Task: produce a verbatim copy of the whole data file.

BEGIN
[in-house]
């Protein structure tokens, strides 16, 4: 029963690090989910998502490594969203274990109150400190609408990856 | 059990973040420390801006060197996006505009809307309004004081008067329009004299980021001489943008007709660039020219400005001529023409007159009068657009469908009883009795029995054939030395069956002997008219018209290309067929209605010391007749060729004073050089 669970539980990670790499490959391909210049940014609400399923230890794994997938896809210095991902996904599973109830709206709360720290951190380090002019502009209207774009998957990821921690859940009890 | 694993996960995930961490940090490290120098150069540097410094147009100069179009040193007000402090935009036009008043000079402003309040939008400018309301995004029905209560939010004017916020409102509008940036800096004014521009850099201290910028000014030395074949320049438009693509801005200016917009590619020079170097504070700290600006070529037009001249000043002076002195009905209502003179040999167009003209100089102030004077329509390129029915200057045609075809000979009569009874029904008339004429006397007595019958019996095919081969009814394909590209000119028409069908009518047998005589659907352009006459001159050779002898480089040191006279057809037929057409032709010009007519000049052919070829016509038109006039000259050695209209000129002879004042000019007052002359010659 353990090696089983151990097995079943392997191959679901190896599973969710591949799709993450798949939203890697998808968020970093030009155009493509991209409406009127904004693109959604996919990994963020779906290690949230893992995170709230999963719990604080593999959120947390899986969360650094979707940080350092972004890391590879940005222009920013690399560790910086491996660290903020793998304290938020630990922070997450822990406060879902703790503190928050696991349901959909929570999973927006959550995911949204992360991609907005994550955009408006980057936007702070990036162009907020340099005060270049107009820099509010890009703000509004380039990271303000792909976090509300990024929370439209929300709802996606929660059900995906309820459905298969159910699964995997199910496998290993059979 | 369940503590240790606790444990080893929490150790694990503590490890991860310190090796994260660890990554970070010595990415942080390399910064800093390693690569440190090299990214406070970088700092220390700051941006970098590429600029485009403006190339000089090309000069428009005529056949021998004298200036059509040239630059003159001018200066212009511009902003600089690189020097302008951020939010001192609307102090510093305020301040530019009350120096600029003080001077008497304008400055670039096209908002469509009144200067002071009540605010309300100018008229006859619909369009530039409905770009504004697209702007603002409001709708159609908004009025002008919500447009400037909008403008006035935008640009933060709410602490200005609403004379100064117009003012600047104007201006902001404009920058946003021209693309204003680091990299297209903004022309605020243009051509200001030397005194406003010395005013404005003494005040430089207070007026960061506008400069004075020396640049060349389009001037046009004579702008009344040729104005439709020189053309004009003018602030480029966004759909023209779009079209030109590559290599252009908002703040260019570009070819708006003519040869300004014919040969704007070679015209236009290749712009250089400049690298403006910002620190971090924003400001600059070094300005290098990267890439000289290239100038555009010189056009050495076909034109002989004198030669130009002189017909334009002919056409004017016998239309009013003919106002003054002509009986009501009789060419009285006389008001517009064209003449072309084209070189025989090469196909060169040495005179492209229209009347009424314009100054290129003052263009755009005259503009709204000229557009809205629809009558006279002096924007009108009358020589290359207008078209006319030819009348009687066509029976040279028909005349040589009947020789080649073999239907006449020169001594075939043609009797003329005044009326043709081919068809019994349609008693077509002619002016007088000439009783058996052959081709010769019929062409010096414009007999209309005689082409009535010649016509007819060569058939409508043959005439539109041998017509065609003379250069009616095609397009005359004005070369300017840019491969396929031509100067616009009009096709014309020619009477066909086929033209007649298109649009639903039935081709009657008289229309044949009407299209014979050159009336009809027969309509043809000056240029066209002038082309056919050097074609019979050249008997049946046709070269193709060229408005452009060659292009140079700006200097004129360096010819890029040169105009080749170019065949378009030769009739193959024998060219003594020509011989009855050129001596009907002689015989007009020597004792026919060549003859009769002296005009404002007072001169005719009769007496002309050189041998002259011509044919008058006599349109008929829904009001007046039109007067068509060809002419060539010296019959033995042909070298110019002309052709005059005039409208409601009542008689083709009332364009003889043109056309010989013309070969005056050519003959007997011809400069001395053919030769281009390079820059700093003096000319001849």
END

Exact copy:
[in-house]
């Protein structure tokens, strides 16, 4: 029963690090989910998502490594969203274990109150400190609408990856 | 059990973040420390801006060197996006505009809307309004004081008067329009004299980021001489943008007709660039020219400005001529023409007159009068657009469908009883009795029995054939030395069956002997008219018209290309067929209605010391007749060729004073050089 669970539980990670790499490959391909210049940014609400399923230890794994997938896809210095991902996904599973109830709206709360720290951190380090002019502009209207774009998957990821921690859940009890 | 694993996960995930961490940090490290120098150069540097410094147009100069179009040193007000402090935009036009008043000079402003309040939008400018309301995004029905209560939010004017916020409102509008940036800096004014521009850099201290910028000014030395074949320049438009693509801005200016917009590619020079170097504070700290600006070529037009001249000043002076002195009905209502003179040999167009003209100089102030004077329509390129029915200057045609075809000979009569009874029904008339004429006397007595019958019996095919081969009814394909590209000119028409069908009518047998005589659907352009006459001159050779002898480089040191006279057809037929057409032709010009007519000049052919070829016509038109006039000259050695209209000129002879004042000019007052002359010659 353990090696089983151990097995079943392997191959679901190896599973969710591949799709993450798949939203890697998808968020970093030009155009493509991209409406009127904004693109959604996919990994963020779906290690949230893992995170709230999963719990604080593999959120947390899986969360650094979707940080350092972004890391590879940005222009920013690399560790910086491996660290903020793998304290938020630990922070997450822990406060879902703790503190928050696991349901959909929570999973927006959550995911949204992360991609907005994550955009408006980057936007702070990036162009907020340099005060270049107009820099509010890009703000509004380039990271303000792909976090509300990024929370439209929300709802996606929660059900995906309820459905298969159910699964995997199910496998290993059979 | 369940503590240790606790444990080893929490150790694990503590490890991860310190090796994260660890990554970070010595990415942080390399910064800093390693690569440190090299990214406070970088700092220390700051941006970098590429600029485009403006190339000089090309000069428009005529056949021998004298200036059509040239630059003159001018200066212009511009902003600089690189020097302008951020939010001192609307102090510093305020301040530019009350120096600029003080001077008497304008400055670039096209908002469509009144200067002071009540605010309300100018008229006859619909369009530039409905770009504004697209702007603002409001709708159609908004009025002008919500447009400037909008403008006035935008640009933060709410602490200005609403004379100064117009003012600047104007201006902001404009920058946003021209693309204003680091990299297209903004022309605020243009051509200001030397005194406003010395005013404005003494005040430089207070007026960061506008400069004075020396640049060349389009001037046009004579702008009344040729104005439709020189053309004009003018602030480029966004759909023209779009079209030109590559290599252009908002703040260019570009070819708006003519040869300004014919040969704007070679015209236009290749712009250089400049690298403006910002620190971090924003400001600059070094300005290098990267890439000289290239100038555009010189056009050495076909034109002989004198030669130009002189017909334009002919056409004017016998239309009013003919106002003054002509009986009501009789060419009285006389008001517009064209003449072309084209070189025989090469196909060169040495005179492209229209009347009424314009100054290129003052263009755009005259503009709204000229557009809205629809009558006279002096924007009108009358020589290359207008078209006319030819009348009687066509029976040279028909005349040589009947020789080649073999239907006449020169001594075939043609009797003329005044009326043709081919068809019994349609008693077509002619002016007088000439009783058996052959081709010769019929062409010096414009007999209309005689082409009535010649016509007819060569058939409508043959005439539109041998017509065609003379250069009616095609397009005359004005070369300017840019491969396929031509100067616009009009096709014309020619009477066909086929033209007649298109649009639903039935081709009657008289229309044949009407299209014979050159009336009809027969309509043809000056240029066209002038082309056919050097074609019979050249008997049946046709070269193709060229408005452009060659292009140079700006200097004129360096010819890029040169105009080749170019065949378009030769009739193959024998060219003594020509011989009855050129001596009907002689015989007009020597004792026919060549003859009769002296005009404002007072001169005719009769007496002309050189041998002259011509044919008058006599349109008929829904009001007046039109007067068509060809002419060539010296019959033995042909070298110019002309052709005059005039409208409601009542008689083709009332364009003889043109056309010989013309070969005056050519003959007997011809400069001395053919030769281009390079820059700093003096000319001849």